Airline investment limits might be eased in India

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NEW DELHI – Indian Civil Aviation Minister Praful Patel on Thursday called for an easing of investment rules to let foreign carriers buy stakes in local airlines and a lowering of taxes on jet fuel.

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NEW DELHI – Indian Civil Aviation Minister Praful Patel on Thursday called for an easing of investment rules to let foreign carriers buy stakes in local airlines and a lowering of taxes on jet fuel.

The moves are crucial to the survival of the South Asian nation’s once fast-growing but nascent aviation industry, which has been hit by the global slowdown in air travel and needs easier access to funds and better infrastructure to lower operating costs.

“We are not averse to liberalization,” Mr. Patel told CNBC TV18 when asked if allowing foreign airlines to invest in Indian carriers would be among his ministry’s priorities. He spoke soon after being named to a second term in the post under India’s new government.

Kingfisher Airlines Ltd. and SpiceJet Ltd. have been urging the government to allow them to sell stakes to overseas airlines to raise funds to expand their operations. India allows foreign companies to own stakes of up to 49% in local airlines but overseas airlines are barred from investing in local carriers directly or indirectly.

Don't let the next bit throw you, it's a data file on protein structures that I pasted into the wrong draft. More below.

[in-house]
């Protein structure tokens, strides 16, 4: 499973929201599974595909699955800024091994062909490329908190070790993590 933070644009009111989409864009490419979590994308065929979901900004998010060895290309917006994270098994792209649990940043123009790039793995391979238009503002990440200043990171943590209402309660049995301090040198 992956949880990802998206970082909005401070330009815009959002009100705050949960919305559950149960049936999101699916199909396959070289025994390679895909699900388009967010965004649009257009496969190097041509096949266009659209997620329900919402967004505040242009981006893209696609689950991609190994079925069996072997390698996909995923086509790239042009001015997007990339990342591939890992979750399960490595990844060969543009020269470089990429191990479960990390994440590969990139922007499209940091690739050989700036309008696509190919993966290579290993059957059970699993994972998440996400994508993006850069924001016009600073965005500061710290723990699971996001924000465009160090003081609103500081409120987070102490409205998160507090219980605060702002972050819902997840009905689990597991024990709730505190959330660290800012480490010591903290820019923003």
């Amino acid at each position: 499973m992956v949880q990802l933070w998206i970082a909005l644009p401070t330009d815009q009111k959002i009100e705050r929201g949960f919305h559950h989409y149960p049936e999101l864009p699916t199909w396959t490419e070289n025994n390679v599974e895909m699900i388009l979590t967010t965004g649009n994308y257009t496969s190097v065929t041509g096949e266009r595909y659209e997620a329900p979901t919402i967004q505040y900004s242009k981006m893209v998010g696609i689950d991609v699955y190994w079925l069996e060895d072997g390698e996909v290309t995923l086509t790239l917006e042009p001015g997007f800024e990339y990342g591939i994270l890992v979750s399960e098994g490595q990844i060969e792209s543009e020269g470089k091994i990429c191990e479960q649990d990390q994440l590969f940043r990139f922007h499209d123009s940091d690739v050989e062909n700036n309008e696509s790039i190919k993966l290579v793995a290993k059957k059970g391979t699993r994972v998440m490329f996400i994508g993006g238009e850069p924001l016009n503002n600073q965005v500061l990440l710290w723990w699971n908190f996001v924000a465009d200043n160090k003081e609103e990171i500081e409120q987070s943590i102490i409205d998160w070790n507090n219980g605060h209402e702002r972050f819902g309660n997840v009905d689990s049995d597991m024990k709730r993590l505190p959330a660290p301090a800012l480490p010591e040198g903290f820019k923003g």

“There was a proposal, which was being examined by the previous government to allow foreign airlines … maybe it won’t happen overnight but it could happen gradually, eventually,” Mr. Patel said.

The global economic downturn that started last year has slowed air travel, hurting the airlines. A steep increase in jet fuel prices last year, rapid capacity expansion and higher costs due to a fall in the rupee have added to their woes.

Jet fuel — which forms 35%-50% of a local carrier’s operating cost — costs up to 70% more in India than in regional hubs like Dubai and Singapore due to a multitude of federal and state taxes and other levies.

India’s airlines — including Jet Airways (India) Ltd. and Kingfisher – probably recorded a combined loss of up to $1.4 billion in the fiscal year that ended March 31, the Centre for Asia Pacific Aviation said earlier this month.

“The aviation industry is going through a period of turbulence,” Mr. Patel said. “We need rationalization of taxes, mainly on those related to jet fuel. Toning down their expansion will help.”

Indian carriers ordered more than 410 commercial planes worth about $40 billion from Europe’s Airbus and another 164 planes valued at about $25 billion from Boeing Co. since 2004 to enhance their local and overseas network as Asia’s third-largest economy rapidly expanded.

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